Good article - my first instinct was to follow Billy Eisenberg's Bols bridge tip and play low at trick one - but then I got worried that West might have underled and resolved to play the king, partly because, as Charles points out, I have the “wrong” spade spot.

West's lead was superficially attractive, perhaps hoping contract hinged on spade guess. But let's say hands were x, AKxx, Ax, AKJxxx facing KJxx, —, QJ10xx, Qxx. True the low spade lead will “fool” declarer and beat the contract, but a trump lead and flying SA to play another trump will also work.
March 26, 2012
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Regarding the cellphone issue as it relates to the cheating factor (as opposed to the annoyance factor), my position is that we should not be overly concerned with PREVENTION. People who want to cheat will probably always find a way. I think we should focus on DETECTION.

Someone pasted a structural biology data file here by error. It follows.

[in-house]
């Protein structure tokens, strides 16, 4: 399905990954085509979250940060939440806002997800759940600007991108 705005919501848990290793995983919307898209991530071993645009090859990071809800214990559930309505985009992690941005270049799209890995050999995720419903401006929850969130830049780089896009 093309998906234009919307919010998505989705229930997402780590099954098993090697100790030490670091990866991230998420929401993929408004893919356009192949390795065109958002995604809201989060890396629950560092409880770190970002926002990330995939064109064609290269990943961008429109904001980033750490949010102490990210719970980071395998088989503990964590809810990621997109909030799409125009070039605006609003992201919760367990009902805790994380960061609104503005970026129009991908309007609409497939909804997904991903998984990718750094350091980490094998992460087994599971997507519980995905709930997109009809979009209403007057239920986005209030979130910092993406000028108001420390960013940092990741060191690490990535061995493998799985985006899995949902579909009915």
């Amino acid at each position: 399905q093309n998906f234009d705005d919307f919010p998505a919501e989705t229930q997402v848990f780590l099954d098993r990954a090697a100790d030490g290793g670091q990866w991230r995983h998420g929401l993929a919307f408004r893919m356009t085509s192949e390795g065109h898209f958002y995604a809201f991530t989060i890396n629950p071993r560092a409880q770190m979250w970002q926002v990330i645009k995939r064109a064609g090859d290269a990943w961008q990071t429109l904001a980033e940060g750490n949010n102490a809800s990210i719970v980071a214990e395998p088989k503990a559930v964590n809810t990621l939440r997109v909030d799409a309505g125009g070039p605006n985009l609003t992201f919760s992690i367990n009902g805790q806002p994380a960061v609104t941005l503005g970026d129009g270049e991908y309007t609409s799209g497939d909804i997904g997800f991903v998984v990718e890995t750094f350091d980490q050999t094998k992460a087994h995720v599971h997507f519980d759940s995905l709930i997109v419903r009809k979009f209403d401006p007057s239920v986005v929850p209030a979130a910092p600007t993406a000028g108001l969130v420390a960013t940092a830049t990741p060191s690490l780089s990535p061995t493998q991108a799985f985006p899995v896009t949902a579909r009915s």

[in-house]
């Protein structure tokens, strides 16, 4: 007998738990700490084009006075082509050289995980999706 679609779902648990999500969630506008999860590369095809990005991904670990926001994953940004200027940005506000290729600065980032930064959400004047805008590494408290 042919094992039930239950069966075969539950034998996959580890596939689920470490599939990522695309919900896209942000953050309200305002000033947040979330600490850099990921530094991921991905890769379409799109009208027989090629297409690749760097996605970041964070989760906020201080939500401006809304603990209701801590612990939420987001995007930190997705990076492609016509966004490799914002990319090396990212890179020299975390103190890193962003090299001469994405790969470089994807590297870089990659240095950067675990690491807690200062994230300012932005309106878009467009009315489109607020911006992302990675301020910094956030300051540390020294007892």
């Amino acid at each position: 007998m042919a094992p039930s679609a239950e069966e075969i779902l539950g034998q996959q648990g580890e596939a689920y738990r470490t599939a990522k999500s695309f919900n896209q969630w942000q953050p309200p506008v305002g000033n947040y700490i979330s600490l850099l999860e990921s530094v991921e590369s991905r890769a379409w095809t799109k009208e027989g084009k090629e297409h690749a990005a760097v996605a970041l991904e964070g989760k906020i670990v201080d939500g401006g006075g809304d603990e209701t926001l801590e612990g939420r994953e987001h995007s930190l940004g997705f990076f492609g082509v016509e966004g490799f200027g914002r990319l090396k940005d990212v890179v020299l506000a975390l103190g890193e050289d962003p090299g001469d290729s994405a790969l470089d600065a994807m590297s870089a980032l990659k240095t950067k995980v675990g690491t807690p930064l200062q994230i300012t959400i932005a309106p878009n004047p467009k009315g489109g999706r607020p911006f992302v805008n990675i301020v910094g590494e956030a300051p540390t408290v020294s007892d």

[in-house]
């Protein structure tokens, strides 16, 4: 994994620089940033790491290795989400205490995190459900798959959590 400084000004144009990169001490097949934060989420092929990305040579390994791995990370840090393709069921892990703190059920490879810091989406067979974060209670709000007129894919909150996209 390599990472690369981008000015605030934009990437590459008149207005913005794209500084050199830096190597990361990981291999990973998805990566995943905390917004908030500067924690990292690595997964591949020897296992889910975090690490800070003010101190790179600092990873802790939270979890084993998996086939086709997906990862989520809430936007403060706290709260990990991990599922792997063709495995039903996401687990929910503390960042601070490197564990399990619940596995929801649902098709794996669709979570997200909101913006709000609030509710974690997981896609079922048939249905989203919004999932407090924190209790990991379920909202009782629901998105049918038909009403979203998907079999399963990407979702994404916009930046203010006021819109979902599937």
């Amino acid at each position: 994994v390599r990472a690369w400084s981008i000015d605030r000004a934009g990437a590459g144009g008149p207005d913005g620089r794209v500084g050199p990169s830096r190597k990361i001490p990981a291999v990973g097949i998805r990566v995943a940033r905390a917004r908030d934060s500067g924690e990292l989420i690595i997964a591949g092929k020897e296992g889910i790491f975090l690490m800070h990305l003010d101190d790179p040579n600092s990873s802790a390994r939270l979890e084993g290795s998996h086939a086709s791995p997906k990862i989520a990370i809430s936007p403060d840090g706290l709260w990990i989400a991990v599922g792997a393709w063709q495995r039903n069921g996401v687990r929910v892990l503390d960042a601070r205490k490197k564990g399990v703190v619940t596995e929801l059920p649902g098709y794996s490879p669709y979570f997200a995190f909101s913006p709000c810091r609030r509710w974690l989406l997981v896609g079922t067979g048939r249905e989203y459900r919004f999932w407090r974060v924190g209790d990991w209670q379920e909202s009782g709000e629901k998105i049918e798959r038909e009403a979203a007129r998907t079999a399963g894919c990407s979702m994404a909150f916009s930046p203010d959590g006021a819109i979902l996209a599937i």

If our goal is to discourage cheating, we should make our detection methods public. If our goal is to catch those who cheat, we should keep our detection methods secret.
I believe cheating is a relatively minor issue. We have a lot more problems with inferior ethics (either deliberately, or due to lack of knowledge) than we do with actual cheating.
March 12, 2012
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Danny:

I don't think it's a fair analogy to compare trying to prevent someone blowing up a plane to someone having a cellphone in a bridge tournament.
Is your cellphone concern more about disruption or more about cheating?
March 10, 2012
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Danny:

1) Like it - anything that lengthens the Trials (our premier all-American event) is good with me.

2) Like it - I think it's an improvement over the current method. It wouldn't bother me if there was NO seeding (though I know I'd be in a small minority (VERY small, among “top” players/professionals)